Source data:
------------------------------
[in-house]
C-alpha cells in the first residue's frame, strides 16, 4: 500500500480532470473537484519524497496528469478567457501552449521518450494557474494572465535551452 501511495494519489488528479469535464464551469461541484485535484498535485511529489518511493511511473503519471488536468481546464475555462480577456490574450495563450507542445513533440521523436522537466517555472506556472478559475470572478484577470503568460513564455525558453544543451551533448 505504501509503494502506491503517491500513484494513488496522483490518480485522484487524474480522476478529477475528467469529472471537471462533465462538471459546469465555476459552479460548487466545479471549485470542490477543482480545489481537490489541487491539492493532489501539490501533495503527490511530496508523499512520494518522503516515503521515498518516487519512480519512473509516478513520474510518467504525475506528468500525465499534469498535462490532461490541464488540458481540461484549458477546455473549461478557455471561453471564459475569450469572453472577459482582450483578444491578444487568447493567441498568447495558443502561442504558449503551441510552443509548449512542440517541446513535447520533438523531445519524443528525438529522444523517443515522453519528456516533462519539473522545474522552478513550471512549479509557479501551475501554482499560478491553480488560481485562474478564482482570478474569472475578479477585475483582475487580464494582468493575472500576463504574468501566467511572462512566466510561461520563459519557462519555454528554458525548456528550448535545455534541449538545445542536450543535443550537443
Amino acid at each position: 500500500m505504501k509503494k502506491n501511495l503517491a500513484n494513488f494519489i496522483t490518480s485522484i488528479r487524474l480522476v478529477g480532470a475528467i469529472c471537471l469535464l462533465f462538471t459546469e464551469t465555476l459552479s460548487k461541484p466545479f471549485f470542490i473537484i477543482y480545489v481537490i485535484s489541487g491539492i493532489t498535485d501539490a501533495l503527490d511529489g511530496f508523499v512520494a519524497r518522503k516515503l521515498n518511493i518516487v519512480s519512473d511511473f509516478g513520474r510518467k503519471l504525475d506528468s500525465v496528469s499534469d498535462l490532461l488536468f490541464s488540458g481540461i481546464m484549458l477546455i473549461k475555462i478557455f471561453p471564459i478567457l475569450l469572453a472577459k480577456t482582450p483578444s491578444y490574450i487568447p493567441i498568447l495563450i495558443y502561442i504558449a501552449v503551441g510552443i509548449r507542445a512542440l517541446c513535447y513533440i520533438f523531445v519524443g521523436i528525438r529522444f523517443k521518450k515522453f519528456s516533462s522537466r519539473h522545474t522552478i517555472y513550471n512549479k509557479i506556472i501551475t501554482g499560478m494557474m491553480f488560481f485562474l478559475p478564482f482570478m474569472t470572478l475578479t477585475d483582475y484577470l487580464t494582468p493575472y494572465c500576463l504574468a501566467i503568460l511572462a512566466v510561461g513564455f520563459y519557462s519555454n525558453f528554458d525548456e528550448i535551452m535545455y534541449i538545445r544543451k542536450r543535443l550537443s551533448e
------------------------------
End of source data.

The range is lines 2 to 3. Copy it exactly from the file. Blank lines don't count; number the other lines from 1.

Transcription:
C-alpha cells in the first residue's frame, strides 16, 4: 500500500480532470473537484519524497496528469478567457501552449521518450494557474494572465535551452 501511495494519489488528479469535464464551469461541484485535484498535485511529489518511493511511473503519471488536468481546464475555462480577456490574450495563450507542445513533440521523436522537466517555472506556472478559475470572478484577470503568460513564455525558453544543451551533448 505504501509503494502506491503517491500513484494513488496522483490518480485522484487524474480522476478529477475528467469529472471537471462533465462538471459546469465555476459552479460548487466545479471549485470542490477543482480545489481537490489541487491539492493532489501539490501533495503527490511530496508523499512520494518522503516515503521515498518516487519512480519512473509516478513520474510518467504525475506528468500525465499534469498535462490532461490541464488540458481540461484549458477546455473549461478557455471561453471564459475569450469572453472577459482582450483578444491578444487568447493567441498568447495558443502561442504558449503551441510552443509548449512542440517541446513535447520533438523531445519524443528525438529522444523517443515522453519528456516533462519539473522545474522552478513550471512549479509557479501551475501554482499560478491553480488560481485562474478564482482570478474569472475578479477585475483582475487580464494582468493575472500576463504574468501566467511572462512566466510561461520563459519557462519555454528554458525548456528550448535545455534541449538545445542536450543535443550537443
Amino acid at each position: 500500500m505504501k509503494k502506491n501511495l503517491a500513484n494513488f494519489i496522483t490518480s485522484i488528479r487524474l480522476v478529477g480532470a475528467i469529472c471537471l469535464l462533465f462538471t459546469e464551469t465555476l459552479s460548487k461541484p466545479f471549485f470542490i473537484i477543482y480545489v481537490i485535484s489541487g491539492i493532489t498535485d501539490a501533495l503527490d511529489g511530496f508523499v512520494a519524497r518522503k516515503l521515498n518511493i518516487v519512480s519512473d511511473f509516478g513520474r510518467k503519471l504525475d506528468s500525465v496528469s499534469d498535462l490532461l488536468f490541464s488540458g481540461i481546464m484549458l477546455i473549461k475555462i478557455f471561453p471564459i478567457l475569450l469572453a472577459k480577456t482582450p483578444s491578444y490574450i487568447p493567441i498568447l495563450i495558443y502561442i504558449a501552449v503551441g510552443i509548449r507542445a512542440l517541446c513535447y513533440i520533438f523531445v519524443g521523436i528525438r529522444f523517443k521518450k515522453f519528456s516533462s522537466r519539473h522545474t522552478i517555472y513550471n512549479k509557479i506556472i501551475t501554482g499560478m494557474m491553480f488560481f485562474l478559475p478564482f482570478m474569472t470572478l475578479t477585475d483582475y484577470l487580464t494582468p493575472y494572465c500576463l504574468a501566467i503568460l511572462a512566466v510561461g513564455f520563459y519557462s519555454n525558453f528554458d525548456e528550448i535551452m535545455y534541449i538545445r544543451k542536450r543535443l550537443s551533448e